Sustainable development issues
Whilst using natural endowments has several advantages, distributors are increasingly getting concerned about the impact of production processes on the environment.
Distributors were also showing huge interest in products that address global challenges.
For example, one of the companies at the Zimbabwean pavilion exhibited a vegetable oil that is environmentally friendly and has both a high flash point and high fire point.
The fluid is used in products such as transformers and transmission lines, oil switches and oil-filled capacitors.
Potential for the product to be a cheap and environmentally friendly oil for transformers excited many distributors and financing partners.
These products contribute to the sustainable development thrust.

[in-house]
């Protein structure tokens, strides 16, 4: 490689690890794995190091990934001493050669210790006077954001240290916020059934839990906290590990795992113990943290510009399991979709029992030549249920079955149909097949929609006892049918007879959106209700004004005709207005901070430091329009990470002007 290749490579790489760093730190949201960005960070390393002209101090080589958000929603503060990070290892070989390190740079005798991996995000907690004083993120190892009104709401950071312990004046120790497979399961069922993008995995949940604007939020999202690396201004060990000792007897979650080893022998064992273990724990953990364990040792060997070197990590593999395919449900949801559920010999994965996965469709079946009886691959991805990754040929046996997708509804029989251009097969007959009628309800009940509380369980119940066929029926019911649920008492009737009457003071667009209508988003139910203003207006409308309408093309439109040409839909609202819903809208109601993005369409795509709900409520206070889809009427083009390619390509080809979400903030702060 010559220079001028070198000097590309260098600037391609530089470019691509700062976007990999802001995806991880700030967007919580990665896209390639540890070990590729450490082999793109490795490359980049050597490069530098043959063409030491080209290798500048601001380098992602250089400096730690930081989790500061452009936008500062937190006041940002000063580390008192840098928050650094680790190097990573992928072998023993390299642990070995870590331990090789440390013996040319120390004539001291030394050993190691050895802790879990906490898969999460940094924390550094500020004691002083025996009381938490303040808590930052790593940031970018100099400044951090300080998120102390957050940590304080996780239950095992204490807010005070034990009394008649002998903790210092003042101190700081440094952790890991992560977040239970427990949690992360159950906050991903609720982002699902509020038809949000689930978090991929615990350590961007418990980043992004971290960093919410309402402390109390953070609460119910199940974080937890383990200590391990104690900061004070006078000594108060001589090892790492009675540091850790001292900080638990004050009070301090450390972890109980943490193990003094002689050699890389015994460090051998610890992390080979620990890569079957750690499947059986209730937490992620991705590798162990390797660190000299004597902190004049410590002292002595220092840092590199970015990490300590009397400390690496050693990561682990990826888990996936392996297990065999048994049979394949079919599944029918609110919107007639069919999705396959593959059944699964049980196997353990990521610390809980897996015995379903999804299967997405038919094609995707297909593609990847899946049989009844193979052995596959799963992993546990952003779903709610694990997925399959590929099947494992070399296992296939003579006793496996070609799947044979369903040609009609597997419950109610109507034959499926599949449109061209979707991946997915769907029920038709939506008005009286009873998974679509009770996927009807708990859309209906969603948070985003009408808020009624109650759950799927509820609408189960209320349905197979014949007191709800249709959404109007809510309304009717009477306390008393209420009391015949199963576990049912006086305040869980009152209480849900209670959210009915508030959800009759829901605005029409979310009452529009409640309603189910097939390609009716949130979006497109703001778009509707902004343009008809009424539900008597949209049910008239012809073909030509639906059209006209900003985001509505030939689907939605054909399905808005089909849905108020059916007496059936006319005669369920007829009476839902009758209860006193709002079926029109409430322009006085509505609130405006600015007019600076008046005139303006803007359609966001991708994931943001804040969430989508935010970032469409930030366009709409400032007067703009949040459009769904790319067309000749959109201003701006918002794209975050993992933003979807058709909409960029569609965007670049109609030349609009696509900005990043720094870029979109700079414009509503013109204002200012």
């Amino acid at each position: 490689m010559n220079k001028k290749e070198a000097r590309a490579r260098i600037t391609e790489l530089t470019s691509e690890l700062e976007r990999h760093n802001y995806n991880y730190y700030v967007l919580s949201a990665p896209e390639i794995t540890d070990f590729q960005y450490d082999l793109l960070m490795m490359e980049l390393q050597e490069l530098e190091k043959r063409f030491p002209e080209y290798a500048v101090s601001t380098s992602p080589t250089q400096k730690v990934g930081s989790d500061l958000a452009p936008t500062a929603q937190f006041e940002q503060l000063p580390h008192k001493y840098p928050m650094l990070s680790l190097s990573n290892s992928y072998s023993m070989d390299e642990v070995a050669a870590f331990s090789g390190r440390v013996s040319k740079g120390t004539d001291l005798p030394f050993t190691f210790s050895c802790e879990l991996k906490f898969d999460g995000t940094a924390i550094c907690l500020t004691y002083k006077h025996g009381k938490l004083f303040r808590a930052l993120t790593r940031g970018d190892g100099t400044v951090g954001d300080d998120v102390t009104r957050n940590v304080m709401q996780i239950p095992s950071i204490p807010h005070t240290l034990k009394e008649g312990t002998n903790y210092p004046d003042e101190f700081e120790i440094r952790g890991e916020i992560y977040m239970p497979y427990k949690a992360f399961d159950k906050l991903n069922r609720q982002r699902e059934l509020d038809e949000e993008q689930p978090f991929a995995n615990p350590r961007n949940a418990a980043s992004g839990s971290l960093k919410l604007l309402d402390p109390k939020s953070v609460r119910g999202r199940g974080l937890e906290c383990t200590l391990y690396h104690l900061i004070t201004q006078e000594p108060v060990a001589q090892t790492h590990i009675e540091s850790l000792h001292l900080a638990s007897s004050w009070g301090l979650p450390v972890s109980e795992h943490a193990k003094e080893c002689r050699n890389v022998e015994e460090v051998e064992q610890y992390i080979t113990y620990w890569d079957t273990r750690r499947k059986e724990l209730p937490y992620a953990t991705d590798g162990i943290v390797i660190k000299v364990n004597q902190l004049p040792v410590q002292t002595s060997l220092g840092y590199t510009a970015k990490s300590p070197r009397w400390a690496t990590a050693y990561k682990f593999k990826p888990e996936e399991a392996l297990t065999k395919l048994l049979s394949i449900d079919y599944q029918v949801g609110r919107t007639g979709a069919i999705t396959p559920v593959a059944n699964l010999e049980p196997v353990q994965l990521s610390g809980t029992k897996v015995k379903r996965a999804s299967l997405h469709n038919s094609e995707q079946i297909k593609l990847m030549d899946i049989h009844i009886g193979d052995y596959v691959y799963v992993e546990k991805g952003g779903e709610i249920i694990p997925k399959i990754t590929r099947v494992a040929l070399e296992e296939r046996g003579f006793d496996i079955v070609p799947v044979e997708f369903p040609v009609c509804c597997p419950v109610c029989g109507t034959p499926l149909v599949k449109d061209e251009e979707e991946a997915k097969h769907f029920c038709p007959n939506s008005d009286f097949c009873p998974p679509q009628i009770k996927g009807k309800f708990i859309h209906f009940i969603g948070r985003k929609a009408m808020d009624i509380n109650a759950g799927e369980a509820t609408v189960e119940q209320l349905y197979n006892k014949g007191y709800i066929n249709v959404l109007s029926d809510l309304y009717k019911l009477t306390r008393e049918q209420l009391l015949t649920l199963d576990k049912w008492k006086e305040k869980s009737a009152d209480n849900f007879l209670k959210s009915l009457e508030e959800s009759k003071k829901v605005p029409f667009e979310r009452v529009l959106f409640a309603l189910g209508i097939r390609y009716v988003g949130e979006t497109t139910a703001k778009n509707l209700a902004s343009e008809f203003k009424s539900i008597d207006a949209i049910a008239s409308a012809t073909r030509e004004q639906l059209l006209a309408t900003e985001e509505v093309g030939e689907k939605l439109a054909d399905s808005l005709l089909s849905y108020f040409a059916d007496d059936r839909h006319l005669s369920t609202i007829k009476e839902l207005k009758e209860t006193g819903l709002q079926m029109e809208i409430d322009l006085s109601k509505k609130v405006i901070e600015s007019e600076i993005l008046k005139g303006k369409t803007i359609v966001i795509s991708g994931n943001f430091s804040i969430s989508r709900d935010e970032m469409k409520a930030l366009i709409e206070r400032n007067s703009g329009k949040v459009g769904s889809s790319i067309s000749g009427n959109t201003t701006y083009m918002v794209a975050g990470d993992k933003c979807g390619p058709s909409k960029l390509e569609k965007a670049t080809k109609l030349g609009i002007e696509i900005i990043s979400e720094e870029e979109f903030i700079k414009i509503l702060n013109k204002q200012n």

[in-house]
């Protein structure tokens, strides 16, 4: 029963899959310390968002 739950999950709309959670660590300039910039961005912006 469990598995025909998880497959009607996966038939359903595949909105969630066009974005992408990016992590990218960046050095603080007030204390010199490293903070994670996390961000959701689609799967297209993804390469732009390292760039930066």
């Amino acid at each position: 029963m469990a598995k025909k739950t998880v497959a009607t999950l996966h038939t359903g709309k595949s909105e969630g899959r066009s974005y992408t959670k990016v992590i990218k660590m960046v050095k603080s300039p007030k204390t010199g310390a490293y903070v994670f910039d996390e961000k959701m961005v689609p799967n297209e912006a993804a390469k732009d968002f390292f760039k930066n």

Other exhibitors also showcased how exports will improve livelihoods for many.
Such messaging made it easy to connect with potential partners.
In other pavilions, companies which exhibited products that contribute towards achieving Sustainable Development Goals also received many inquiries on how their goods can land in other markets.
Packaging differentiates producers
As indicated above, whilst Zimbabwe had top-quality products, it was also competing with other countries offering the same goods.
Quality was a major determinant of success. Packing also played an important role, where distributors are forcing producers out of a cocoon, where it is acceptable to have poor packaging on the basis that a product is coming from a developing country.
Distributors are looking for packaging that competes with products from developed countries, especially in Europe and Asia.
Thus, the challenge for companies looking to perform well in African markets is to come up with packaging designs that are unique and modern.
Producers must also ensure labelling — including additional requirements for processed foods, such as nutritional values — can compete well with products coming from any part of the continent.
Allan Majuru is the ZimTrade chief executive officer.